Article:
- Ben Felder
- OKC Schools superintendent Robert Neu attended a diversity fair last week that highlighted the many cultures that makeup the district.
Robert Neu hopes to learn Spanish.
Its not just a good career move for the new superintendents of a school system where nearly half of all students are Hispanic. But it would also be Neu taking his own advice to the students of the Oklahoma Public School District.
Our kids have got to understand diversity and they have to be able to speak multiple languages, Neu said. That will be the key to them becoming a higher level thinker and that problem solver that we need in our next generation.
Neu was invited to a local diversity festival last week featuring several local organizations that work with parents and students of the district who have a background from another country. The event was a chance for the districts minority communities to welcome Neu to the district, but OKCs new superintendent also took it has as an opportunity to announce his commitment to embracing the different cultures that call the school district home.
Over the past 20 years, OKCs Hispanic student population has grown from around 3,000 to 18,000, with students coming from 14 different Spanish-speaking nations. Eighteen of the districts 54 elementary schools have Hispanic enrollments of at least 70 percent and that number is expected to grow in the coming years.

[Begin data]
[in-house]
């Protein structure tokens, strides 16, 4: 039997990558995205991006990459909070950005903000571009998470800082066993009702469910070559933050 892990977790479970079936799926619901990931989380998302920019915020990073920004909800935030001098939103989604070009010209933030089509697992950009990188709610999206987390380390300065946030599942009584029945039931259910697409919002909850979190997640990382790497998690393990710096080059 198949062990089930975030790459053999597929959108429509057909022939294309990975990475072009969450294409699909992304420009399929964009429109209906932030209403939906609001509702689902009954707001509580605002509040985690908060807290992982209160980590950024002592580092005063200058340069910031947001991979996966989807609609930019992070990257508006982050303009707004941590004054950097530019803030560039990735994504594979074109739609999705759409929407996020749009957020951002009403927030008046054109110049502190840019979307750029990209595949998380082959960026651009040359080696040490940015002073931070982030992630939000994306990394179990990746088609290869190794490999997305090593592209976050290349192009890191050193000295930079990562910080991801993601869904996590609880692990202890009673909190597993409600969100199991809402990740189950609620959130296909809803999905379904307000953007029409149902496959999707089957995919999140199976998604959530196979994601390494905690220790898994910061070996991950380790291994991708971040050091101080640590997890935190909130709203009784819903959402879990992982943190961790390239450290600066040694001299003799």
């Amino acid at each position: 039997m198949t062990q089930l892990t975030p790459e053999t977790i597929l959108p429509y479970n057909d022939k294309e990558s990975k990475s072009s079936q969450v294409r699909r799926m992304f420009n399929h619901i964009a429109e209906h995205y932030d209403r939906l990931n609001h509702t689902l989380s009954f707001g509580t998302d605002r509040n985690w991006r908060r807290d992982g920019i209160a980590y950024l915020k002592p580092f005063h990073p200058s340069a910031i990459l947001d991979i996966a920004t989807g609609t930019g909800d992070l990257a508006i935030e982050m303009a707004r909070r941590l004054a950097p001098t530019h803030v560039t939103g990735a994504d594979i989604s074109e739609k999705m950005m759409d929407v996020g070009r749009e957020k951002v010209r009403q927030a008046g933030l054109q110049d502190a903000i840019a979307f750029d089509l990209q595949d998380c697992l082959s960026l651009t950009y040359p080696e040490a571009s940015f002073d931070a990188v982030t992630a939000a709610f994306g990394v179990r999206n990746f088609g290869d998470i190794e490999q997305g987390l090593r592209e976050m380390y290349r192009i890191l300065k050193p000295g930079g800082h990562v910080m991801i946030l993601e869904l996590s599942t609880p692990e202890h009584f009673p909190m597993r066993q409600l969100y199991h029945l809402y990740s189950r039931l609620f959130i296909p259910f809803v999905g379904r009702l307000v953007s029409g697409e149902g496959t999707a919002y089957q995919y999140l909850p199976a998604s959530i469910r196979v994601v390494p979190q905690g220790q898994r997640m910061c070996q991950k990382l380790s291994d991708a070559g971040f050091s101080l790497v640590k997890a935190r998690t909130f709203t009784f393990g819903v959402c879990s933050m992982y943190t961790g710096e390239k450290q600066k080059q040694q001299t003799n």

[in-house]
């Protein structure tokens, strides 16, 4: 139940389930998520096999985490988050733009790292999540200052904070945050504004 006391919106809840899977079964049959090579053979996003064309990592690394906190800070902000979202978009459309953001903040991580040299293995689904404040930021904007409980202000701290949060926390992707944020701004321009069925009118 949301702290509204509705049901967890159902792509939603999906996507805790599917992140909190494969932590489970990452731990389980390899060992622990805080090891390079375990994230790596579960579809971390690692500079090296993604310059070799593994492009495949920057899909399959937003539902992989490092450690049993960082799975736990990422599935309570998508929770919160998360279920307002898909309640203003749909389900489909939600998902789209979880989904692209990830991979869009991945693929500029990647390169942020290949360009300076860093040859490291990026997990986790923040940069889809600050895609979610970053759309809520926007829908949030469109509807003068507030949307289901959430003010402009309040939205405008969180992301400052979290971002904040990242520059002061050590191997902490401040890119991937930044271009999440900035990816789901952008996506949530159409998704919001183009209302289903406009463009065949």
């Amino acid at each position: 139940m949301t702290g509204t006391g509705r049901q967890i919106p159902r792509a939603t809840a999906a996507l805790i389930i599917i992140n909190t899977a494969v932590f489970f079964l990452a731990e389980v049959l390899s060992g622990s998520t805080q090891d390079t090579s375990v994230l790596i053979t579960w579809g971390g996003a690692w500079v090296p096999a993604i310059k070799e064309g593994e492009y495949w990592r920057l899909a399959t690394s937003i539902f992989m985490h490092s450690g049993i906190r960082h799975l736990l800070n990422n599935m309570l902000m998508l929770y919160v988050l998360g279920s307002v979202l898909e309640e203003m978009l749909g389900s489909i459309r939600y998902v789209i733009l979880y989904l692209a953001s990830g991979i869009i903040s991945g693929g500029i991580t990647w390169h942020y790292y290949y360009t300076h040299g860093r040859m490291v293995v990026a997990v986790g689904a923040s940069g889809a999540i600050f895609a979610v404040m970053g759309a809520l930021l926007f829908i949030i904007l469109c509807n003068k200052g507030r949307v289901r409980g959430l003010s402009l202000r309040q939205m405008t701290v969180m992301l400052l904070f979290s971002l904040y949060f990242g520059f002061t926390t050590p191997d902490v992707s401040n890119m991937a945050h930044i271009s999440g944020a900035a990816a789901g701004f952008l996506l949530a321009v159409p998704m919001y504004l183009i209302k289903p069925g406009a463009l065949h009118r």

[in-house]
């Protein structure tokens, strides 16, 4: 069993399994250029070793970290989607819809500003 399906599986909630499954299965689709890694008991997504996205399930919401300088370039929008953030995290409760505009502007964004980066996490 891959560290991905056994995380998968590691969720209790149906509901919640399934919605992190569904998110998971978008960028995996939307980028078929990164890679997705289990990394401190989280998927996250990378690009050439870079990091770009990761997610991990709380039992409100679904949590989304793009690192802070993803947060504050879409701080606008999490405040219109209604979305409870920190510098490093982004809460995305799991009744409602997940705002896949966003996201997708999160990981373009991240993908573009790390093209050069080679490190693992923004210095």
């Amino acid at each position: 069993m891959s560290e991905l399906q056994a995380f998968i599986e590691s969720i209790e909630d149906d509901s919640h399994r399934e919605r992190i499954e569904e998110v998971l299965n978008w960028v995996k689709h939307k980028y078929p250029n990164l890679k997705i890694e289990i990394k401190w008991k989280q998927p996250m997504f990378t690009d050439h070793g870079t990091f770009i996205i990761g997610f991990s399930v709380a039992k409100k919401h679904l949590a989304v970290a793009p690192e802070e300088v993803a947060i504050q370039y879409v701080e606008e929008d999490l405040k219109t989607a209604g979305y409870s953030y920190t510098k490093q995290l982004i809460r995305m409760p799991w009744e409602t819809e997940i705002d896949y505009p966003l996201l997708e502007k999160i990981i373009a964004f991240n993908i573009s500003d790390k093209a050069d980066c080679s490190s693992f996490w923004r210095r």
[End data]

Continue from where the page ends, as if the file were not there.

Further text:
While Neu says a culturally diverse district presents an opportunity, there are also challenges. Even though many of the districts Hispanic students speak English, some parents do not.
We teach them how to engage their children and be more involved and be more open to asking questions of the teachers, said Deisy Escalera, a volunteer with a group that works with Spanish-speaking parents in the district. We do [the meetings] in Spanish where we teach them about the educational system. We teach them how they can be involved and how they can help their children grow in Oklahoma City Public Schools.Escalera was at last weeks diversity event and said Neus presence meant a lot to many of the parents and volunteers.
It helps that [Neu] understands that we are from different backgrounds and that he values us being bilingual, Escalera said. People think we are just from Mexico and thats not the case. We have different countries and it's beautiful for them to come together like this.
With a Spanish interpreter by his side, Neu addressed the crowd and said he was committed to making the district a more inclusive place and wanted to see students of all backgrounds learning about other cultures and languages.
Our cultural diversity, if embraced, if celebrated, if utilized, it will help us, it will enrich us, it will bind us together, Neu said. But also it will help us solve problems in unique ways that weve never thought of before."
Print headline: Student of diversity: A districts diverse communities welcome a new superintendent.